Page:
Google may be measuring your reputability based on Likes and +1s
Creating content with the intention of sending it viral in order to achieve SERP improvements, or link baiting, has long been considered a paramount within any SEO campaign.
However recently the importance of receiving mentions and links from blogs seems to have taken a back seat in SEO discussions while viral social signals have taken the stand.
What can Social Signals do for me?
Google has always been crawling and indexing links from social media sites, most of which are nofollow links. Until recently Google viewed these links in the same light in which they viewed nofollow blog comment links – this is totally different now. Seeing as Google’s primary goal is to deliver the content people actually want, analysing how pages are trending on social media sites makes sense. There was just one thing standing in the road of Google using social media trends as a ranking factor – social account creation/control bots. Any 12 year old script kid can create thousands of social accounts and use them to post links. If Google were to give any weight to those links, they run the risk of serving users with irrelevant content in SERPs.
To overcome this risk Google has developed the technologies and algorithms required to determine the reputability of authors or accounts. This means that if a real human with a crawlable Facebook profile decides to share your link, good for you. But any efforts to fool Google bots are going to achieve nothing.
What can I do for Social Signals?
Unfortunately you cannot do a lot. If you want to achieve long term rankings you will need to stop worrying about how many people are sharing your posts and start spending your time creating content which they are likely to want to share. Of course if your blog releases a new article it makes sense to share it on your Facebook page. But that should be the extent of your forced social media attention.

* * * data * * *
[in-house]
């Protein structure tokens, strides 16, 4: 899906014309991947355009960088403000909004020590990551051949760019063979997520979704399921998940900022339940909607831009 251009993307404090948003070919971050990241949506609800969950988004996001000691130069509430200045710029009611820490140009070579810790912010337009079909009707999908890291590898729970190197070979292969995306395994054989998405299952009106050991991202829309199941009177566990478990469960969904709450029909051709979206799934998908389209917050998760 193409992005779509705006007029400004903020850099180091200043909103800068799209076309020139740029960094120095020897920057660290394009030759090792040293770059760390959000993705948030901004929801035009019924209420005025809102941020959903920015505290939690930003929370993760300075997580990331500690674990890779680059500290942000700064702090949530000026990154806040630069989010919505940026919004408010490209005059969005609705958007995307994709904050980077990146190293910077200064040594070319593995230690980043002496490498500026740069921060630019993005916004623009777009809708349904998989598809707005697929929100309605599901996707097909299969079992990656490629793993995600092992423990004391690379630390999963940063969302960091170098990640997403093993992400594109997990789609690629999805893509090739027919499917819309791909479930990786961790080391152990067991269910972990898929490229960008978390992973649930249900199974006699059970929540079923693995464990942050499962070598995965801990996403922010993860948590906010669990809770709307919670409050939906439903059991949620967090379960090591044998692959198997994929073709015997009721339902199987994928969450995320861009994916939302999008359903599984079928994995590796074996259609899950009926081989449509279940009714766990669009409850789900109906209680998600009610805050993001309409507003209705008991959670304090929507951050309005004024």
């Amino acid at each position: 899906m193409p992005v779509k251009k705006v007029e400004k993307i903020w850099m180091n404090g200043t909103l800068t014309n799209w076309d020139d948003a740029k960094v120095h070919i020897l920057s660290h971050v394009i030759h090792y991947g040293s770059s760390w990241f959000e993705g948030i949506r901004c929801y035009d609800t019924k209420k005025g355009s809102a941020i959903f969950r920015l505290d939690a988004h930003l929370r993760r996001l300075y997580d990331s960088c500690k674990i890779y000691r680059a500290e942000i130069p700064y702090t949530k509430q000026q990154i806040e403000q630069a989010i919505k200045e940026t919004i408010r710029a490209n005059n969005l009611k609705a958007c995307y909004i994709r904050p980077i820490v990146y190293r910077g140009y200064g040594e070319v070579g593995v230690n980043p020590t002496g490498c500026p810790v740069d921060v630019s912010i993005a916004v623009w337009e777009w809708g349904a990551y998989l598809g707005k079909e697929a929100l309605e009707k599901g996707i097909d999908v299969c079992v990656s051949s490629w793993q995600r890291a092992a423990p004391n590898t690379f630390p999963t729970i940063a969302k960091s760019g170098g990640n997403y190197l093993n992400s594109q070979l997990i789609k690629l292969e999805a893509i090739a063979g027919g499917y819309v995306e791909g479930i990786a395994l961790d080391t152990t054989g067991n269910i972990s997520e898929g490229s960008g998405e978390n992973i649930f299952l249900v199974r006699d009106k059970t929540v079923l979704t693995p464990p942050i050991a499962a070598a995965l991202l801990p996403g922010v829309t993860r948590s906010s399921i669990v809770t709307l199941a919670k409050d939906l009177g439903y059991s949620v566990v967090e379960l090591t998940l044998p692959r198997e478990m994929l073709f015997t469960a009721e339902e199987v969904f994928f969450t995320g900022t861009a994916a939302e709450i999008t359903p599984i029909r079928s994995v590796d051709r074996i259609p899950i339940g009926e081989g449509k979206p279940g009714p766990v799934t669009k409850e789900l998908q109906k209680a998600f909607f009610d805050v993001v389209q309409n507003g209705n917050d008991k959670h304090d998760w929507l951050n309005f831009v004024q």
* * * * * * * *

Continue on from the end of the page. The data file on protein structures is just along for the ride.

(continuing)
If there are notable people such as bloggers or entrepreneurs whom you think may be interested in your content, let them know. This does not mean that blog commenting with a link is the best way to do this – you preferably should send them an email or IM. The worst case scenario is that you get traffic but no link. The best case scenario is that they share your link on their social profiles or link to it on their blog. You can’t lose.
What is the Conclusions?
Social signals prove reputability but are not themselves a ranking factor. A page with 100,000 likes will not be certain to rank better than a page with 20 likes – high quality backlinks are still the best way to achieve your goal positions in any SERP.
Naturally, a page to which 100 people have bothered to link to is going to have a significant amount of likes, shares, +1s and tweets. The basic role of social signals in SEO is that if Google sees a page with 1,000 backlinks and nobody has bothered to socially engage with the page, they know something is a little fishy.